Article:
HSCs from PBMNCs were successfully differentiated to mature erythroid cells. Flow cytometry assessment revealed an approximately two-fold increase in the percentage of CD235a positive cells (1.4 to 2.38%) after one-week of differentiation. Two weeks after differentiation, CD235a positive cells reached the highest value of 27.6% and remained rather constant (26.8%) within the next 7 day interval even though a slight decrease was observed at the experimental end point (21.9%) (Fig .1A,).
The first colonies of erythroid series were discernible under the inverted microscope 3 days following the culture initiation. Between days 7 and 14, cells displayed early normoblast morphology (pronormoblast and basophilic normoblast) with Wright’s stain. Colonies expanded and gradually spread over a period of 21 days. On day 21, a considerable number of erythroid cells transformed into polychromatophilic normoblasts, which gave rise to orthochromatophilic normoblasts on day 28 (Fig .1B, C,).
Different stages of erythroid maturation in growth factor-stimulated K562 cells were also observed with Romanowsky stain. After 7 days of treatment with erythroid differentiation factors, K562 cells differentiated into orthochromatophilic normoblasts and the percentage of CD235 positive cells changed from 3.26% on day 0 to an average of 42.2% on day 7.
After 24 and 48 hours, the percentage of transfected cells including CD235a-positive cell population was found to be more than 70% (ranging from 70 to 80%) by flow cytometry assessment. However, the green fluorescent signal visualized from FAM-labeled RDOs in nuclei showed that only one third of the cells were successfully nucleofected at the final time point (Fig .2,). Nucleofection was assessed after adequate resting time including 24 and 48 hours following transfection. Nevertheless, it might be assumed that even after 2 days, RDOs could still introduce into the cells, leading to an elevation of nucleofection efficiency.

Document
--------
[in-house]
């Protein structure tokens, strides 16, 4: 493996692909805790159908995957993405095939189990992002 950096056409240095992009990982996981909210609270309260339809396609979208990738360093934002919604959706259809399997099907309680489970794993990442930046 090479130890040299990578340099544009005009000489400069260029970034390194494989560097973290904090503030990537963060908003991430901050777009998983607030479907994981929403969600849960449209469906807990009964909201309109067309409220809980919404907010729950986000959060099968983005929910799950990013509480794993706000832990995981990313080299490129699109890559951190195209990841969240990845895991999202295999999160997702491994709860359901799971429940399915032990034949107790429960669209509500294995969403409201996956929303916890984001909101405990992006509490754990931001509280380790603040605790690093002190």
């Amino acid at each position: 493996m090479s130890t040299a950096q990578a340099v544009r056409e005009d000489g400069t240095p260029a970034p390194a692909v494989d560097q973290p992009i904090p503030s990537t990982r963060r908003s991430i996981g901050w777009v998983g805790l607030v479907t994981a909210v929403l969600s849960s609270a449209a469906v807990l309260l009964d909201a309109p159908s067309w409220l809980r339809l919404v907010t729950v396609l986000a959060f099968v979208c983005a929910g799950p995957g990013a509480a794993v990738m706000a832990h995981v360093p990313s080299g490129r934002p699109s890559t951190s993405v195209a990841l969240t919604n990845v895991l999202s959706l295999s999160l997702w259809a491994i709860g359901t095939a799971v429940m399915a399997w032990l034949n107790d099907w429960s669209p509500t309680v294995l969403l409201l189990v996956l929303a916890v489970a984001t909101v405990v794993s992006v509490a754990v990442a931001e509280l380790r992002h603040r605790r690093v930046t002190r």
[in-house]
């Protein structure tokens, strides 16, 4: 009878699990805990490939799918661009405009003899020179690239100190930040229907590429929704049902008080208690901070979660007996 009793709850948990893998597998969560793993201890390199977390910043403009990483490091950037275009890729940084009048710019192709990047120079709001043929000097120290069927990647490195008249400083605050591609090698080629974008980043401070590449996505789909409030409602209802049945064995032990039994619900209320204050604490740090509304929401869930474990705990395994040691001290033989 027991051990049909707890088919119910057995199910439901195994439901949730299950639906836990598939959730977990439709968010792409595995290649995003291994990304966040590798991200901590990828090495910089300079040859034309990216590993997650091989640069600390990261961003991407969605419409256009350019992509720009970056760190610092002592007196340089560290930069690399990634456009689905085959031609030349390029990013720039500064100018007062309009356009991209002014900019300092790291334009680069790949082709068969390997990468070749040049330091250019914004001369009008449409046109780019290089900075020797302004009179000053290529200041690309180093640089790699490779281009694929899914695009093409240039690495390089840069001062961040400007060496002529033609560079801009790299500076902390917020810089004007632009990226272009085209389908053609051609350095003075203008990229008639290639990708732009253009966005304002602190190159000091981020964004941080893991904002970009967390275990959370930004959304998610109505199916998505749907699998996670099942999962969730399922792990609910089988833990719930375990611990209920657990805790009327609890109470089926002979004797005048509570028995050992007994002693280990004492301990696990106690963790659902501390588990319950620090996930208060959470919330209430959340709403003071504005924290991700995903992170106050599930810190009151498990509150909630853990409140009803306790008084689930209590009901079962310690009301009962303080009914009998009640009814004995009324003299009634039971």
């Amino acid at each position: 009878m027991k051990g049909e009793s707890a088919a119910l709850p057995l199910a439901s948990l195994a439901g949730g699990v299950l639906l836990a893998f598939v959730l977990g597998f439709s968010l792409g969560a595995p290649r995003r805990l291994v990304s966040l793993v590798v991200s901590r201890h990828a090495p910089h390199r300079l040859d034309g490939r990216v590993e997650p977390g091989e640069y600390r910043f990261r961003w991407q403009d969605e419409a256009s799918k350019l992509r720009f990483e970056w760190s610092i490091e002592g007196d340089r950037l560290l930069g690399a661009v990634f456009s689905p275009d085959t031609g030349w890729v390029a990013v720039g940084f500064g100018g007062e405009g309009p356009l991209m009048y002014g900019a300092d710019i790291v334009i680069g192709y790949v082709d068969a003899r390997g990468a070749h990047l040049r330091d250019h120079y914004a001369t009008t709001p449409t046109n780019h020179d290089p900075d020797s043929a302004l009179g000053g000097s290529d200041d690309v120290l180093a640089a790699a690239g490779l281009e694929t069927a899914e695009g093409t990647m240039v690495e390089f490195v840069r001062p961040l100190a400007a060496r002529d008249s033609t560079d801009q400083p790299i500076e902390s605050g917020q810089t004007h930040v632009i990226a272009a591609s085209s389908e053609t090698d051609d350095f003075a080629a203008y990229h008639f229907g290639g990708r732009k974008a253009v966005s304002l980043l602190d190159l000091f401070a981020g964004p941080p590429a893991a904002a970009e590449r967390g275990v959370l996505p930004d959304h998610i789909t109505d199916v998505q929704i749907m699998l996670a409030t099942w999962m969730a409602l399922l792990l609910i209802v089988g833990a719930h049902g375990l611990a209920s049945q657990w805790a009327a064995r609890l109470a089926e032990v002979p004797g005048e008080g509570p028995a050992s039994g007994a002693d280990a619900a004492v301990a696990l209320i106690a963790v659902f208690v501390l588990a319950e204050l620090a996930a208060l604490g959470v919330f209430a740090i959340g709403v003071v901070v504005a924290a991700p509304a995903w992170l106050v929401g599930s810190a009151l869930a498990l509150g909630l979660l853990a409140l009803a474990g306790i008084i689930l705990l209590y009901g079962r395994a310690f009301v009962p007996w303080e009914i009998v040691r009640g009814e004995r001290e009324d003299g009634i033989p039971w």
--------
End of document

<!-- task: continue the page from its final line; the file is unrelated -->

Polymerase chain reaction- restriction-fragment length polymorphism
A 223 bp DNA fragment spanning the target region
Gel-extracted 151 bp and 72 bp fragments were ligated,
re-amplified and sequenced with the Sanger method,
confirming the PCR-RFLP result by showing the G→A
substitution at position -117 in the
To assess the quantification of gene conversion, AS-qPCRwas used. Amplification efficiency (E) was determined to be
0.98 for the wild-type allele, and 1.0 for the mutant alleleand the housekeeping gene. The mean cycle of threshold(CT) value of mutant (A) allele, non-mutant (G) allele and
Gamma and ß-globin gene transcript levels
Adecreasing trend in the ratio of
Along with cell maturation, relative expression level
Effect of the inducible variant on the expression level
γ and ß-globin
Subsequent to nucleotide substitution in the genomicregion of interest,
expression levels of
Accordingly, the relative expression of γ-globin to the
housekeeping gene (
Although the rate of success of chimeraplasty is still under debate, it has been so far used for inducing or modifying point mutation in various studies. This rate varies substantially in previous studies from 0.05% reported by Igoucheva et al. (12) to 50% reported by Cole-strauss et al. (13). Surveys have shown that numerous factors including RDO structure, quality, concentration and size along with type of cell and delivery system may significantly influence the success or conversion rate of this method (14).
Here, we used chimeraplasty for a G→A nucleotide
substitution at position -117 of the
Although our results showed a more efficient rate of
nucleotide conversion in K562 cells in comparison with
EPCs, in contrast to Addya et al. (15) and Isoda et al. (16),
A number of investigations have reported that the
inability of erythroid growth factors (IL-3, EPO and SCF)
in mediating the
In a recent similar work by Chin et al. (24) triplex-forming
peptide nucleic acids were utilized to mediate targeted
gene conversion of -117 HPFH and hypoxia response
element (HRE) donor DNA in expansion conditions of
CD34+ cells. This resulted in significant
Secondly, if the effect of such variants results in elevated
It is worth noting that in contrast to our study, which directly targeted the cell genome, Li et al. (29) designed a chimeric oligonucleotide to trigger gene conversion in a plasmid, however, it resulted in a lower efficiency associated with plasmid instability in subcloning cells.
In the present study, the
This article was extracted from a Ph.D. thesis and was financially supported by Blood Transfusion Research Center, High Institute for Research and Education in Transfusion Medicine, Tehran, Iran. The authors declare no conflict of interest.
R.R., M.N.Z., H.G.; Contributed to conception and design. R.R., M.N.Z.; Contributed to all experimental work, data and statistical analysis, and interpretation of data. S.S., A.A.P.; Were responsible for overall supervision. R.R.; Drafted the manuscript, which was revised by M.N.Z. and A.A.P. All authors read and approved the final manuscript.